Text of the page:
The following editorial in yesterday’s Sydney Morning Herald takes a very anti-Israel/Sharon government position.
Democracy and the Middle East
Democracy is tugging at the Middle East; American democracy. The considerable political influence of the pro-Israeli lobby in the United States inextricably links the faltering Israeli-Palestinian peace process to America’s political cycle. As next year’s US presidential election looms, the Bush Administration can be expected to turn its energies back to the domestic arena, despite imposing a financial penalty on Israel last week over illegal Jewish settlements and the construction of a contentious “security wall” in the West Bank.
Logically, Washington should be in the box seat. This year, the US will provide Tel Aviv with about $US4 billion ($5.54 billion) in direct military aid and an additional $US9 billion in loan guarantees, to bolster a battered Israeli economy. This specific leverage, as well as Washington’s traditional role as protector of the Jewish state, suggests the views of the US President, George Bush, should resonate rather loudly in Tel Aviv. And, mostly they do.
Certainly, it was Mr Bush’s belated interest in the Israeli-Palestinian conflict – at the behest of Washington’s Iraq war ally, Britain – which revived the peace process earlier this year and pushed Israel’s hardline Prime Minister, Ariel Sharon, to acknowledge, for the first time, a future Palestinian state. Mr Bush chose his recent visit to Britain to urge restraint from both sides and to warn Israel to “end the daily humiliation of the Palestinian people”. Yet this time, Mr Sharon has simply reneged on his promise to dismantle up to 100 Jewish settlements inside Palestinian territories, a key condition of the US-sponsored “road map” to peace.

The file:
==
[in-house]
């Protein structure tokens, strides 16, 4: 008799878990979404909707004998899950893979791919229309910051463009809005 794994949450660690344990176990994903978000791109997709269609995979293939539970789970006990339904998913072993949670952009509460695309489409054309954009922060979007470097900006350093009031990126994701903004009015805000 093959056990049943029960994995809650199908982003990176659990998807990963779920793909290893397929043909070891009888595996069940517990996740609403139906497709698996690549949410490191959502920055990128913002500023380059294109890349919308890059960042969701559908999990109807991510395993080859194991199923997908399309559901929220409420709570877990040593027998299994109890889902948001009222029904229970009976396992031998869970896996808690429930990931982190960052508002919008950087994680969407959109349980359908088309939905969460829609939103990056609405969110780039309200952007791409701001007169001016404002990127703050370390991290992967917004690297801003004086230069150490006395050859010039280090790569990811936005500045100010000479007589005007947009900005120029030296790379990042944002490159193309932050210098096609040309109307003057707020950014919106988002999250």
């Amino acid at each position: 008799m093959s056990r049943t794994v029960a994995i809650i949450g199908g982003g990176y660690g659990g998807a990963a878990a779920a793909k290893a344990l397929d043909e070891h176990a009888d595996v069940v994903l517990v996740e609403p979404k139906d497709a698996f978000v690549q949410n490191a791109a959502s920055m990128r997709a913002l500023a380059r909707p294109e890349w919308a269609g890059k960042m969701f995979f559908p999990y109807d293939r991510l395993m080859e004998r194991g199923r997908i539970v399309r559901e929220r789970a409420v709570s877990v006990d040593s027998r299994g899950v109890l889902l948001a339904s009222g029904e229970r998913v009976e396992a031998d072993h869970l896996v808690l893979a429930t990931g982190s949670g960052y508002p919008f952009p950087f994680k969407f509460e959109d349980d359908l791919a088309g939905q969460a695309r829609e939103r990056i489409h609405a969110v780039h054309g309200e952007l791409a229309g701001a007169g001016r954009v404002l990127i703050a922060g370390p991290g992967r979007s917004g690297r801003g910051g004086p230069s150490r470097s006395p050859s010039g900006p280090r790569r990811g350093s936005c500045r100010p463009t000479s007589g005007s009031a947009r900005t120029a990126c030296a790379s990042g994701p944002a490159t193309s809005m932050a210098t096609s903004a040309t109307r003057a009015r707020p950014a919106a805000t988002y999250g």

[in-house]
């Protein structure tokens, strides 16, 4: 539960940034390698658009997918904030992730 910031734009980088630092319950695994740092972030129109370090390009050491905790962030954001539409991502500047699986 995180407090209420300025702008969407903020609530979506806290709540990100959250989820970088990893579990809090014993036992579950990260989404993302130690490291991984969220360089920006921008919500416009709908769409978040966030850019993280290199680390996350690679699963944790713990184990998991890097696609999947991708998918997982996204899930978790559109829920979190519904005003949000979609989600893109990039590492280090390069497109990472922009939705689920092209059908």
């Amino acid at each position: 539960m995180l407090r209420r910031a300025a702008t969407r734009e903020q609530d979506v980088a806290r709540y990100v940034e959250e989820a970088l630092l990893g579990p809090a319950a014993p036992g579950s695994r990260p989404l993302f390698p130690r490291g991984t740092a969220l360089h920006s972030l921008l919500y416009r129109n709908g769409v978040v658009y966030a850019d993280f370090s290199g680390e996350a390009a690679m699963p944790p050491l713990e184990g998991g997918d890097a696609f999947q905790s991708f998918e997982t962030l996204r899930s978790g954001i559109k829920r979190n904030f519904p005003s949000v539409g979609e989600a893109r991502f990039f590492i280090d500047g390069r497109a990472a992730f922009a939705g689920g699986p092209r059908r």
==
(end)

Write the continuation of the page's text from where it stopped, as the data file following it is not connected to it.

The US-led invasion of Iraq has cost Mr Bush domestic support. His approval rating of 71 per cent in March has slipped to barely 50 per cent. At the same time there is broad support for Israel in the US, and empathy for the victims of Palestinian terrorism, not only among Jews but among conservative Christians.
The $US289 million penalty imposed on Israeli last week means the Bush Administration understands the need to distance itself from Israel’s belligerence, which is feeding Islamic extremism elsewhere. The penalty, however, is a token gesture. Mr Sharon’s attitude, however, suggests he recognises his window of opportunity to resist, for a while longer, the compromises the “road map” demands.
With the US opinion polls so delicately balanced, Mr Sharon is counting on one enduring reality of American politics. That is, too much pressure on Israel risks alienating the American pro-Israeli lobby. That, in turn, could cost Mr Bush re-election.
What is very telling to me is the writer’s repeated mention of Tel Aviv in reference to the Israeli government, even though the Knesset is located in Jerusalem. Seems to be indicative of his or her own opinion that Jerusalem is not the capital of Israel, but rather the capital of a future PLO Arab state.